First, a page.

Positive Light on Indonesia’s Warungs, the Backbone of South East Asia’s Largest Economy

In Indonesia, nearly 80% of all retail spending happens in warungs- small and independent family-run shops. These warungs can be found all across Indonesia and have been very much in the spotlight lately. Their problems, inefficiencies and need for digitization are well elaborated in many publications and tech articles. And yes these problems and need for digitization are very much true- I‘ve witnessed them first hand during my time in P&G and now at Ula providing the tech solution.

However, instead of focusing again on the warungs’ shortcomings, I’d like to shine a light on the many great things they have. I would like to provide my on-the-ground perspective and highlight their strengths (there are plenty), cultural importance and why we at Ula are so excited about the future of these warungs as they enter the digital age.

Warungs Are Very Efficient and Offer Convenience Everywhere

It is estimated that there are 3–4 million warungs evenly distributed across Indonesia, serving hundreds of millions of customers. These warungs have extensive area penetration and widespread coverage. You can always expect to see a warung on every street and corner, on small alleys, and within walking distance of your residential area. While their product selection is not as comprehensive as the supermarkets of today, they still manage to sell the most popular brands of beverages, packaged food, household products, etc, and even local brands. This is a very impressive selection considering these warungs are typically 3 by 5 meters stores manned by only 1 or 2 people!

A typical warung — small yet effective!

Warungs Cater to the Masses

Warungs are the preferred retail channel for Indonesia’s economic pillar- the low and middle income classes. These warungs are crucial to their daily life. It is estimated that 70% of FMCG and 85% of grocery spending flows through these warungs

Even as modern trade rises in prominence, the total Indonesian total traditional retail market is still estimated to grow at a rate of $15B a year. As the disposable income of the low and middle income masses continues to grow, these warungs will continue to be a crucial retail channel for them. They will remain an affordable and effective distribution channel for the masses- retaining the crown as the most visited retail channel in Indonesia.

Warungs Are an Important Fabric of Indonesian Culture and Community

It’s not a stretch to say every single Indonesian has visited a warung. All of us have fond memories of buying beverages from the Ibu(s)/Bapak(s)who manage the stores or having hearty conversations with them while dining at their warungs. These small entrepreneurs do their best to serve you and treat you not like a customer, but a family member. Overtime, bonds form and they become central figures in binding the community together and their warungs become a community gathering spot. Especially important today in retaining the community spirit as the world becomes more digital and distributed.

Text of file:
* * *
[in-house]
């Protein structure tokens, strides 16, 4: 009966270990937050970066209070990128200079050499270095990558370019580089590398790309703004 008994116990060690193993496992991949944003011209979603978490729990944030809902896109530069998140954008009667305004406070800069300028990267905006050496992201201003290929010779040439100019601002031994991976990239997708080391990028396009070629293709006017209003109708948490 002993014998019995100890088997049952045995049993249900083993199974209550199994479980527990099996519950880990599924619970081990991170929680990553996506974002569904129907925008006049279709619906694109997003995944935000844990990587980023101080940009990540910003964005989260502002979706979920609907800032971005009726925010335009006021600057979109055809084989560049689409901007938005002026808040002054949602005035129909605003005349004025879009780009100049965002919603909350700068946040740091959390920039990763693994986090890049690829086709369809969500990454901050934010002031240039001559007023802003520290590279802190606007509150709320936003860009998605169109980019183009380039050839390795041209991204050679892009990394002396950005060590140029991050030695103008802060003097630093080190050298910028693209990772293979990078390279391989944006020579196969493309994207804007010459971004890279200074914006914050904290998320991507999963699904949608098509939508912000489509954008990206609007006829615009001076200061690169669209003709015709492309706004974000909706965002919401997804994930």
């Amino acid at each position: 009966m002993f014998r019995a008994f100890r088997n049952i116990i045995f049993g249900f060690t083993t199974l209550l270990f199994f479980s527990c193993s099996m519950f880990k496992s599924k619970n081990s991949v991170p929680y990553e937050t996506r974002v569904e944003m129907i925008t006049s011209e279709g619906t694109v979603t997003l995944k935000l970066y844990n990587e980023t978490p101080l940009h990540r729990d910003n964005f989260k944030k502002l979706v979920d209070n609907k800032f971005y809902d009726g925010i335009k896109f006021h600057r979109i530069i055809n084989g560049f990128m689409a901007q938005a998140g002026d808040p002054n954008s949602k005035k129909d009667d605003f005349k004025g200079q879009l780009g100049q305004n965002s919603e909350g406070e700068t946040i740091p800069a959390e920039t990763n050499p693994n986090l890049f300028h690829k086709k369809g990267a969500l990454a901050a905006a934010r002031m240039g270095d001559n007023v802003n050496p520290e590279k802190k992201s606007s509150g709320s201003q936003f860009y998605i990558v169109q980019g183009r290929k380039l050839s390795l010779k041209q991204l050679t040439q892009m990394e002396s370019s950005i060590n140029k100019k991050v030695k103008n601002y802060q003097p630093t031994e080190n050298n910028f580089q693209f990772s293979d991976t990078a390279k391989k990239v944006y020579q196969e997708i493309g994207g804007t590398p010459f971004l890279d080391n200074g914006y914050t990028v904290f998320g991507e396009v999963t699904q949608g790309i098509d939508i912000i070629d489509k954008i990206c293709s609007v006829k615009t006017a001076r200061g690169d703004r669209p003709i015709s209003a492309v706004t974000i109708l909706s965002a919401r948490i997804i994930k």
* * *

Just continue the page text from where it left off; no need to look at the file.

Dare-to-be-different
Chatting with Mbak Erlin (Toko Annisa) who never fails to bring a smile to our faces

Warungs Teaches us Important Life Lessons too

Operating these warungs are an entire generation of Ibu(s)/Bapak(s) who are highly entrepreneurial. These entrepreneurs have overcome all adversities, setting up their own stores during a time when opportunities were scarce and were able to raise their families thanks to them. They work extremely long hours and have operated their warungs for many years- showing a level of perseverance and dedication that we can all learn from. Even now during covid, they have remained open and became a supply lifeline for so many. Despite having such a massive positive impact in their communities, they have remained humble and continue serving all of us with big smiles. Try talking to these warung owners- you will find they have fascinating stories to share, and you have much to learn from them!

What It Means to Digitize Warungs at Ula

Considering all the strengths a warung has as a retail channel, it would be a folly for us to want to completely transform them. Why replace a channel that is already so good and effective? Instead, we want to empower these warung owners- working closely with them and giving them access to tools to simplify their work and amplify their impact.

At Ula, the warung owner will always be at the center of everything we do. Despite the rapid digitalization and rise of modern trade in Indonesia, these warungs will not disappear but will continue being a central part of Indonesia’s economy and the daily lives of Indonesians.

It is our job then to ensure we work hand-in-hand with these warungs and enter the digital future together.

Share this article

Facebook
LinkedIn
Twitter
WhatsApp
Email